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Masks cut transmission rates - conference hears

Monday September 28th 2020

Consistent wearing of masks together with social distancing and regular handwashing are effective means of preventing the spread of COVID-19, a European conference of infectious disease experts has heard.

The findings come from a study of Thailand’s contact tracing system – and found that wearing masks consistently reduced the risk of being infected by 77%.

The findings were reported to the special conference of the European Society of Clinical Microbiology and Infectious Diseases.

Researchers at Oxford University, UK, worked with Direk Limmathurotsakul, Mahidol University, Bangkok, Thailand, on the study, which compared 211 infected patients with another 839 controls. The contact investigations included outbreaks from nightclubs, boxing stadiums and offices.

The study also found that those in close contact with the infected for less than 15 minutes had 76% less chance of infection than those in longer contact. Frequent handwashing reduced the risk by 66%.

The researchers told the conference: "Our findings support consistent wearing of masks, handwashing, and social distancing in public to protect against COVID-19 infection."

* A second study, reported to the conference, found that there has been a large reduction in the circulation of other respiratory viruses since countries took steps against COVID-19 earlier this year.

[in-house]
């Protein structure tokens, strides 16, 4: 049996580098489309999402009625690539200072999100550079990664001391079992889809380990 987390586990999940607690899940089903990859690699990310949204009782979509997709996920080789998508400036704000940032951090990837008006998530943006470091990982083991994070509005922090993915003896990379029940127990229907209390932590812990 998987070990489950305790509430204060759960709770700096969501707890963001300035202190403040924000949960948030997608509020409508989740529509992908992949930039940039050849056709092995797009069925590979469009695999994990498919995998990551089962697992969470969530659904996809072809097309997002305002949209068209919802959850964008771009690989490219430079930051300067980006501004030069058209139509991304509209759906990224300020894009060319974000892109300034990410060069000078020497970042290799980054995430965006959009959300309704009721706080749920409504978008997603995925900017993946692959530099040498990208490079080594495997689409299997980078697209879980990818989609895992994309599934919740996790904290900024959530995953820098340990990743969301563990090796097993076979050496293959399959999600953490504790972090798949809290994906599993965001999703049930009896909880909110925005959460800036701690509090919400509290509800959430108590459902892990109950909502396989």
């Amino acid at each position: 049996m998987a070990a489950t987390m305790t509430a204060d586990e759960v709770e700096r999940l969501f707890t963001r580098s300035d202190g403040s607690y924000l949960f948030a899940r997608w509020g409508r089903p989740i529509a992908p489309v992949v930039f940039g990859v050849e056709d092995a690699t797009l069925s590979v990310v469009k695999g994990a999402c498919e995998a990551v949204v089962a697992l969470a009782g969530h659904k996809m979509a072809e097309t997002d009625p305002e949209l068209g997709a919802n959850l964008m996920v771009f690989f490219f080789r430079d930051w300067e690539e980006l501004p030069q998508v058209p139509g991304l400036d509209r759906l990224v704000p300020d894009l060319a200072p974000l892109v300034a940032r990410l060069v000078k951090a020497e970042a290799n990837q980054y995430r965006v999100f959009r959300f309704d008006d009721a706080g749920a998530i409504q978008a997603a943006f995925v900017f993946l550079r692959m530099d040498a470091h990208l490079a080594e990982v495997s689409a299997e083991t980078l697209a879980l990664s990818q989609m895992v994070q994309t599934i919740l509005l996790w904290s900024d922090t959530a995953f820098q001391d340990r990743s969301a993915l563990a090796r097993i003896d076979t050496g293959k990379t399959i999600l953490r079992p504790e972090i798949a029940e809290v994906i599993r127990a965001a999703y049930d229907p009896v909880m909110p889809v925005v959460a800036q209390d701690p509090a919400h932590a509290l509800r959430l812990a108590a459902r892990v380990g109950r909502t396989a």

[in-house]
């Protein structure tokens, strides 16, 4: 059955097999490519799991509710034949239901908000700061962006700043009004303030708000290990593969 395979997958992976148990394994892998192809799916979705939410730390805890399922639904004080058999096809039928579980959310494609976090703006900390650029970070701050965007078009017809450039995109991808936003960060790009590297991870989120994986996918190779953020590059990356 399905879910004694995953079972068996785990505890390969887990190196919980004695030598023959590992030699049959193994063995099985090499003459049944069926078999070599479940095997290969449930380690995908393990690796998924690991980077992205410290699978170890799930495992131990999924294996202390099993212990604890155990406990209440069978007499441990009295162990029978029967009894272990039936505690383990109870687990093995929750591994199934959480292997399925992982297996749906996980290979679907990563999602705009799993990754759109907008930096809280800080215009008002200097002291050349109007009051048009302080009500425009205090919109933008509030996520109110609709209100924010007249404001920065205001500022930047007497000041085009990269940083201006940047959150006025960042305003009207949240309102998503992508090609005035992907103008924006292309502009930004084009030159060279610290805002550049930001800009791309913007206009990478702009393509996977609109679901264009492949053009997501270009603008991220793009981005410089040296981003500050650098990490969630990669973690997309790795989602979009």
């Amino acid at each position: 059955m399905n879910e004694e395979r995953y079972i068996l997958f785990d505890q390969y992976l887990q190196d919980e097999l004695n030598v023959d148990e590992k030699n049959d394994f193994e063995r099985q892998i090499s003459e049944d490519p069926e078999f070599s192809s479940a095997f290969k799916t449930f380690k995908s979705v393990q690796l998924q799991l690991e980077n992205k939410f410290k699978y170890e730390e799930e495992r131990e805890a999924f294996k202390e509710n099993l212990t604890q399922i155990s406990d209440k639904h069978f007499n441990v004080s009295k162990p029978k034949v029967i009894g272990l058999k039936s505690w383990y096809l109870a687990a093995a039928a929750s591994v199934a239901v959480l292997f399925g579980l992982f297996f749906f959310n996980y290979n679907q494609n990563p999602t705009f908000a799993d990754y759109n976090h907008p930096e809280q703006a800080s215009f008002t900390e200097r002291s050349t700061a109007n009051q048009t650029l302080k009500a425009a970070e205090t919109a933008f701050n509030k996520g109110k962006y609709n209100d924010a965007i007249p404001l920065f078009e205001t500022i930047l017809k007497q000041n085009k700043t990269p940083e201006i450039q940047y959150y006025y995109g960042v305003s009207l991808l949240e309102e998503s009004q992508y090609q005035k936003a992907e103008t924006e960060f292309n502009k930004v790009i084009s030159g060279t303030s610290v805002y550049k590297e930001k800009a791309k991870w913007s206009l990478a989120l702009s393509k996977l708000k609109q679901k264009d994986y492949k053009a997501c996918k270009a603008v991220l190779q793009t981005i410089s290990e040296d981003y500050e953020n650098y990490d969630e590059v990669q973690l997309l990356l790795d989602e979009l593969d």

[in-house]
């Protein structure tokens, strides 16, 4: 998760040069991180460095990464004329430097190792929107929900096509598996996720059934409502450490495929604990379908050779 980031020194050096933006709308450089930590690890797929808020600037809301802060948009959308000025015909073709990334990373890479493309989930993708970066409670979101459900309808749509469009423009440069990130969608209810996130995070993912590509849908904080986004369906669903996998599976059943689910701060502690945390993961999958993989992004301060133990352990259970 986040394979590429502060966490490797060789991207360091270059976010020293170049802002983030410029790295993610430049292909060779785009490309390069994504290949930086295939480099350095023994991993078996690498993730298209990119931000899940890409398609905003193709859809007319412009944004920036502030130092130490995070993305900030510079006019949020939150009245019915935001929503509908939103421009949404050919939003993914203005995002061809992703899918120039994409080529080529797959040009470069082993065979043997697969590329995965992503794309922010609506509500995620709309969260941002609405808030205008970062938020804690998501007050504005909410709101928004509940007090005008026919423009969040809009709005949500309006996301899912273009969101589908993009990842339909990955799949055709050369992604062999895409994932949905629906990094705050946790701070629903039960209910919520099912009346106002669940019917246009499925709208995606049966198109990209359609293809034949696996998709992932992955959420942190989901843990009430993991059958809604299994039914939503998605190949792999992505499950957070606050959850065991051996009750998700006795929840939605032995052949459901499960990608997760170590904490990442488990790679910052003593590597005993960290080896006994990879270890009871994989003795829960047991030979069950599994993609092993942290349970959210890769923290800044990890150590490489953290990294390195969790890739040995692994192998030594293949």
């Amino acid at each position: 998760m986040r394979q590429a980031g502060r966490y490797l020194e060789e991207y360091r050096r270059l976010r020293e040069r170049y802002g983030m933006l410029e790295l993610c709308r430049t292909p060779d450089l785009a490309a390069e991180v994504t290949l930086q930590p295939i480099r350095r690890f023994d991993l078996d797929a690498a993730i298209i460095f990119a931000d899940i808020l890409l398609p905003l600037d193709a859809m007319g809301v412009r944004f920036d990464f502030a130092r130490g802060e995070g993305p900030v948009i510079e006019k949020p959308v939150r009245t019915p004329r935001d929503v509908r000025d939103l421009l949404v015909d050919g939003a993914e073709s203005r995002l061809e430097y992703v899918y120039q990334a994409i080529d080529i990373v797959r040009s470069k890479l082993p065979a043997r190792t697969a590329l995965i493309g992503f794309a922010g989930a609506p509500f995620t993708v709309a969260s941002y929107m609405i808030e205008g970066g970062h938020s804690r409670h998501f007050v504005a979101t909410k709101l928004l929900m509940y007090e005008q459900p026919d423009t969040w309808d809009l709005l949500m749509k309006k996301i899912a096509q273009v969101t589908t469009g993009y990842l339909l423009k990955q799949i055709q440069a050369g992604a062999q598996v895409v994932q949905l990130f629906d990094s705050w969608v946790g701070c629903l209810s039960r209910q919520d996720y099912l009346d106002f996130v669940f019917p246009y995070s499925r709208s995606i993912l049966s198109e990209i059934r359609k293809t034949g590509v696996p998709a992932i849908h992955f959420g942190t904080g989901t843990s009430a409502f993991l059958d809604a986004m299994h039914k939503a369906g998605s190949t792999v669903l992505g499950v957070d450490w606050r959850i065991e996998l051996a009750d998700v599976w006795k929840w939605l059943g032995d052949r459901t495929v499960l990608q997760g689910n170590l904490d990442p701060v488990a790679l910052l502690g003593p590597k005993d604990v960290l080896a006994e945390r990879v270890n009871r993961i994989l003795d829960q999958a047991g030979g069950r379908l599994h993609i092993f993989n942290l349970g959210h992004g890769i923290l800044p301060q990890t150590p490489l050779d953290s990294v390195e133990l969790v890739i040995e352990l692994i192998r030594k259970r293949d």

The findings come from a study of patients presenting to hospitals in Hampshire with acute respiratory illness. Researchers compared 371 patients treated before 2020 with 485 treated this year – and found that the prevalence of viruses apart from SARS-CoV-2 fell from 68% to 4%.

Researcher Dr Stephen Poole, from Southampton, said: "Respiratory virus circulation is notoriously difficult to predict so we cannot say with any degree of certainty what may happen during the second wave. Lockdown measures may have dramatically impacted the spread of other respiratory viruses earlier than COVID-19, due to these viruses having shorter incubation periods.”

https://drive.google.com/file/d/1X8iXz52VhYUtXbVSLRKyUt-WG4ILGimt/view

https://drive.google.com/file/d/1PQuYqOKIYtzb7CG_M4Yc8G3_sZNz5ziy/view

Tags: Asia | Europe | Flu & Viruses

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